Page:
India’s Richest Barber. Ramesh Babu from Banglore has proven that good business skills can take you to new heights. The story of this ordinary businessman with extraordinary wealth will leave you gasping in surprise. He is a barber and runs the business of cutting and styling hair.
He was born and raised in Banglore in a poor family. His father was a barber. After he passed away in the year 1979 he found his family mired in conflict and poverty.
“His father left a saloon in Brigade Road. His uncle took care of it and paid us ₹5 each day,” the entrepreneur recalls.
Those early years weren’t easy, as Ramesh, his mother, grandmother, and siblings struggled for even basic essentials like food and clothing. “It has been a tough journey, but everything has ups and downs,” says the man who has truly earned his title of billionaire barber.
“I have always told myself to work harder and everything comes together.”
His mother took a job as a maid and earned perhaps ₹40-50 per month that was used for everything, including fees, books, clothes, and everything.
He got new clothes once a year and we managed the rest with school uniforms and old clothes. Once he was sent back by his PT teacher because his trousers were torn, but he couldn’t afford a new one.
We had only one meal every day in the afternoon from what my mother got from work. Getting a good meal during a festival was one of our happiest moments.”
Babu’s success story commenced with his buying a Maruti Suzuki Omni with his savings from the barber’s shop. He would then rent out this car which got him some additional earning.
From then on, Babu owned 7 cars as in 2014 while as on date this count has gone over 378.
Babu charges INR 50,000 per day for the Rolls Royce Ghost while prices of other luxury cars vary according to their exclusivity. Though he conducts this business of hiring out vehicles, Babu still reports to his barbershop each morning where he continues to cut hair for INR 100 per haircut.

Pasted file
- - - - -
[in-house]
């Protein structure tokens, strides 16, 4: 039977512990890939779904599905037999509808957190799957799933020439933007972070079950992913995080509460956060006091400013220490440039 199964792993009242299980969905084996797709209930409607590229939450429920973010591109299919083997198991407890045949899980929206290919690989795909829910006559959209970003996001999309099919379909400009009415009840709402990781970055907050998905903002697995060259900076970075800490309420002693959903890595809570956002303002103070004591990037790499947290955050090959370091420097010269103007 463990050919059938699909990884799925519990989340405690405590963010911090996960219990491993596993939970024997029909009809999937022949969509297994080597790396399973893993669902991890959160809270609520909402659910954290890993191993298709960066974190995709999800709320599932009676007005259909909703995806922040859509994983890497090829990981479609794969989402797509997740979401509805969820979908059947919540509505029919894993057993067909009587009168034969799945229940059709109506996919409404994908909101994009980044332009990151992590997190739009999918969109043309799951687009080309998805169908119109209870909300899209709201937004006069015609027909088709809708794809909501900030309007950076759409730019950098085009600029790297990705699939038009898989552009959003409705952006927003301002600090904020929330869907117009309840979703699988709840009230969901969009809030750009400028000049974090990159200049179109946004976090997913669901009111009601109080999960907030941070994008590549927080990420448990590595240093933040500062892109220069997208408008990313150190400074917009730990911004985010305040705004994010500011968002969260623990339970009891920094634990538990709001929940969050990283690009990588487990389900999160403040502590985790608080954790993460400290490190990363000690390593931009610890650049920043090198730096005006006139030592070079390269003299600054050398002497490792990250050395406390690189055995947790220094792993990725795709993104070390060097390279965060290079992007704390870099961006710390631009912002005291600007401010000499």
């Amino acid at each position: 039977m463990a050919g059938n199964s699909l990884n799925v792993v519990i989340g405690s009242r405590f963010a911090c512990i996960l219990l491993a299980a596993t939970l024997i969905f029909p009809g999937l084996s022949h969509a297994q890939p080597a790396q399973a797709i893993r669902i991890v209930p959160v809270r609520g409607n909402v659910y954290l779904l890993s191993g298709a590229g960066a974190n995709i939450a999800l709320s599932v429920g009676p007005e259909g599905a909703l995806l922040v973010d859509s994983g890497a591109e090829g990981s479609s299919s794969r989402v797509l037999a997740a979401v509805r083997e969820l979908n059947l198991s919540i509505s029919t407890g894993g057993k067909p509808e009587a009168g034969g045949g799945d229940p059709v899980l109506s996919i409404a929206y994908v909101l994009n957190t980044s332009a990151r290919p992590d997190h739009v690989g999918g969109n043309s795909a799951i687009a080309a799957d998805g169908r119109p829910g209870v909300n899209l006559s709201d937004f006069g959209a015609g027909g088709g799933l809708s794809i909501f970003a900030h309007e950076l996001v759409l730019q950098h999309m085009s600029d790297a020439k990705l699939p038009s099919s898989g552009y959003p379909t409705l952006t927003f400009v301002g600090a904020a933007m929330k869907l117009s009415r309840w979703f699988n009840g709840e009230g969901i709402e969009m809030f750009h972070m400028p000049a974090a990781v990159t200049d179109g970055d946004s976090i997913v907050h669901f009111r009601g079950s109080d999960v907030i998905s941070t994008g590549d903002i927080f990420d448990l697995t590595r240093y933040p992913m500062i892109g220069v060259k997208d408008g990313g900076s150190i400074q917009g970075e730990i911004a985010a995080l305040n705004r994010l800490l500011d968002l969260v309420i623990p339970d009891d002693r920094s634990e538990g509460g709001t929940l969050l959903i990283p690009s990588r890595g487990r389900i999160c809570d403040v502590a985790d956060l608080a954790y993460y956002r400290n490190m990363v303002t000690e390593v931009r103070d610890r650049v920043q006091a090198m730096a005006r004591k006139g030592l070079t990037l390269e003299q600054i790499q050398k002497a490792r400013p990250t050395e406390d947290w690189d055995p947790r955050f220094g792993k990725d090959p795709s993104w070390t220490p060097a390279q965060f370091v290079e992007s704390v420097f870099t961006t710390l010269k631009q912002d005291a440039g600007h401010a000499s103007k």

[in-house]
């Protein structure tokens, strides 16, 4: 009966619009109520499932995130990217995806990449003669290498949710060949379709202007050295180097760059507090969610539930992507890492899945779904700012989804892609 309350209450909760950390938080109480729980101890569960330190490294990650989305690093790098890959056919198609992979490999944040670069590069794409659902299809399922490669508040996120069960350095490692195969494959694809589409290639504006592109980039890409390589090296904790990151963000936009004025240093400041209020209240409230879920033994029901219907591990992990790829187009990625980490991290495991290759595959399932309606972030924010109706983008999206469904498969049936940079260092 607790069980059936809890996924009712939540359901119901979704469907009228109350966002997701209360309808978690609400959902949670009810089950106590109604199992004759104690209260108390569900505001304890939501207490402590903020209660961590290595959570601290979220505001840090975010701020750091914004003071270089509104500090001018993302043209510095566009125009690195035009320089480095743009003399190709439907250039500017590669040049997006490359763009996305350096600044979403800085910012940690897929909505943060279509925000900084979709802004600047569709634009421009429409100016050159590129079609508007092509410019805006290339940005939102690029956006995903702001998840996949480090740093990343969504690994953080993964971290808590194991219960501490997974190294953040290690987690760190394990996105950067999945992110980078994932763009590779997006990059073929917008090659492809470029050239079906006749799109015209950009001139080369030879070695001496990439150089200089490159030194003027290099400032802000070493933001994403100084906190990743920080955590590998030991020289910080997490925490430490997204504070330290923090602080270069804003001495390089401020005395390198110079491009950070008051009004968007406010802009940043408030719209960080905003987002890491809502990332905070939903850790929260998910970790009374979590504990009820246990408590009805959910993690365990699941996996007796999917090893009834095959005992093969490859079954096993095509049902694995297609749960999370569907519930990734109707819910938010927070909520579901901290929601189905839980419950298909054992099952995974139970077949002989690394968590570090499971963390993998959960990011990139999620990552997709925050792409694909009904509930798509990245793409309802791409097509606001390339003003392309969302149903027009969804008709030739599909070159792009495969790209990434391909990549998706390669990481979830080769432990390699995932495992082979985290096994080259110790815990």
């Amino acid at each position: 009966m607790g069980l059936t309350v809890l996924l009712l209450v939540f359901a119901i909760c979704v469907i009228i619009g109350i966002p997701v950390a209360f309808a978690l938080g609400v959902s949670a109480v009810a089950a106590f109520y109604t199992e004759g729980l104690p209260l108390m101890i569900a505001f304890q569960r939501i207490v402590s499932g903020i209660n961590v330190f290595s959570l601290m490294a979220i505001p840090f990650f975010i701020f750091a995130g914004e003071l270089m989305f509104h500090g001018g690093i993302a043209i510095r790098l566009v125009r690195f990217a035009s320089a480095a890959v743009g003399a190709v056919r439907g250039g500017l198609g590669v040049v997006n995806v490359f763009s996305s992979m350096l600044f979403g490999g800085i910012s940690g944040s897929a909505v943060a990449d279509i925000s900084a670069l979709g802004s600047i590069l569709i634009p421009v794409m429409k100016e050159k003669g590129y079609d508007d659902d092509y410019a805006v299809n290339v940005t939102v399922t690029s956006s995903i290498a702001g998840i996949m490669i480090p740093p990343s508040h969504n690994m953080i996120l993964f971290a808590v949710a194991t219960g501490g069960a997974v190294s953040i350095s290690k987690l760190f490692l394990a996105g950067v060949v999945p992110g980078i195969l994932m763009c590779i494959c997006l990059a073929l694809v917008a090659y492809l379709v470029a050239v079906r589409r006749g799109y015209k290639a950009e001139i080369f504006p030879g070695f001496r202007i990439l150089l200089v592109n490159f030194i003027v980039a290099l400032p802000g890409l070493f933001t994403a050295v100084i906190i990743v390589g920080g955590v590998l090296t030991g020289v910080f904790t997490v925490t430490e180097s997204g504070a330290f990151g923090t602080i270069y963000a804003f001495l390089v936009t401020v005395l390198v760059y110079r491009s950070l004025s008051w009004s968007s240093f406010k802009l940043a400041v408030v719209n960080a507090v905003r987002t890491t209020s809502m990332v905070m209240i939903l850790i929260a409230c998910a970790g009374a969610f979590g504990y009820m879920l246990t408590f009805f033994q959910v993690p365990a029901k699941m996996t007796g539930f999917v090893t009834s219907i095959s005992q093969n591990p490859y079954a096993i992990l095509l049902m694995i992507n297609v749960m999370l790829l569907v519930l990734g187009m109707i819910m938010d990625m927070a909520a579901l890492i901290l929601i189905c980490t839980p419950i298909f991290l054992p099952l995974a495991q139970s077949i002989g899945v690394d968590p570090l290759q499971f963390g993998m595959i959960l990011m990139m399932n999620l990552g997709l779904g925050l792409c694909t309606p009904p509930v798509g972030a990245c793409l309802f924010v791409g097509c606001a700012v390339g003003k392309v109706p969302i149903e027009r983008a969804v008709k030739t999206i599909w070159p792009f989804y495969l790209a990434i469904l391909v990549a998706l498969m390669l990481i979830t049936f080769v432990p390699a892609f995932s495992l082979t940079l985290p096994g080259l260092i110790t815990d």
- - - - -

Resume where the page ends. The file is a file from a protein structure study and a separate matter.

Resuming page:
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The small village of Lepakshi in the Anantapur district is famous for its Veerabhadra Temple, which preserves amazing artifacts of the 16th century. The village is situated at a distance of 120 km from Bengaluru. According to legends, the name Lepakshi is associated with the bird Jatayu of Ramayana.
He fell down wounded here while rescuing Goddess Sita and was commanded to rise by Lord Rama, hence the name Le Pakshi, which in local language means rise bird.
About Lepakshi temple
The Veerabhadra temple is in Lepakshi in the Anantapur district of the Indian state of Andhra Pradesh. Built-in the 16th century, the architectural features of the temple are in the Vijayanagara style with a profusion of carvings and paintings at almost every exposed surface of the temple.
The temple dates back to 1583 and was built by the brothers, Virupanna and Veeranna, who were initially in the service of the Vijayangar kings. However, Puranic lore has it that the Veerabhadra temple was built by the sage Agastya. It has idols of Ganesha, Nandi, Veerabhadra, Shiva, Bhadrakali, Vishnu and Lakshmi.
How Lepakshi temple got its name?
“Le Pakshi”- “Rise bird” in Telugu – hence the name, Lepakshi. According to the Valmiki’s Ramayana, Ram accompanied by Hanuman, met the dying Jatayu here, and helped him to attain moksha by uttering the words “Le Pakshi” (“Rise bird” in Telugu). Hence the name, Lepakshi.
What is the attraction in the Lipakshi temple?
Points of interest in the temple include a rock chain, Vastu Purusha, the Padmini race lady, the hanging pillar, Durga Paadam, the eyes of Viroopaakshanna, and Lepakshi saree designs and you can see Lord Sita footprint in the temple premises. It is said that when Ravana was abducting Goddess Sita, and taking her to Sri Lanka, they stopped at this temple to rest for a while. That is believed to be the source of the footprint that is seen on the floor of the temple premises.
The paintings on the roof are made with natural segments. Another interesting aspect of this temple is that it is North facing. There is a 3 headed bull with a single body is carved on the pillar of the main entrance.
Lepakishi temple hanging pillars.
The Floating Pillar of the Veerabhadra temple in Lepakshi, Andhra Pradesh. Called the Aakaasa Sthambha (floating pillar), Among the 70 stoned pillars, there is one pillar that hangs from the ceiling and barely touches the ground. Known as the hanging pillar, any thin object like newspaper or cloth can be passed through its base.
What should I buy in lepakshi?
If you visit this magnificent place you will buy a lot of things like Banjara embroidery, Brassart ware, Cotton and jute durries, Kalamkari paintings with their colorful depictions of the epics and landscapes, Kondapalli toys carved out of softwood, Cherial scroll paintings, and the Bidricraft with silvery contours are among the best things to shop for.
How do you get lepakshi temple?
Lepakshi is situated at a distance of 116 KMS from Bangalore. The best part about traveling to Lepakshi from Bangalore is that you can travel by roadways and railways. The most preferred way of transport from Bangalore to Lepakshi is by car.
Welcome to http://www.rajblog5.com Travel Blog! I am Nitin Raj, travel blogger, in India. I love to meet and friendship with new people and discover new places. I am a food lover. I hope my blog will inspire you to travel and explore new places in India. Please share your valuable comment with us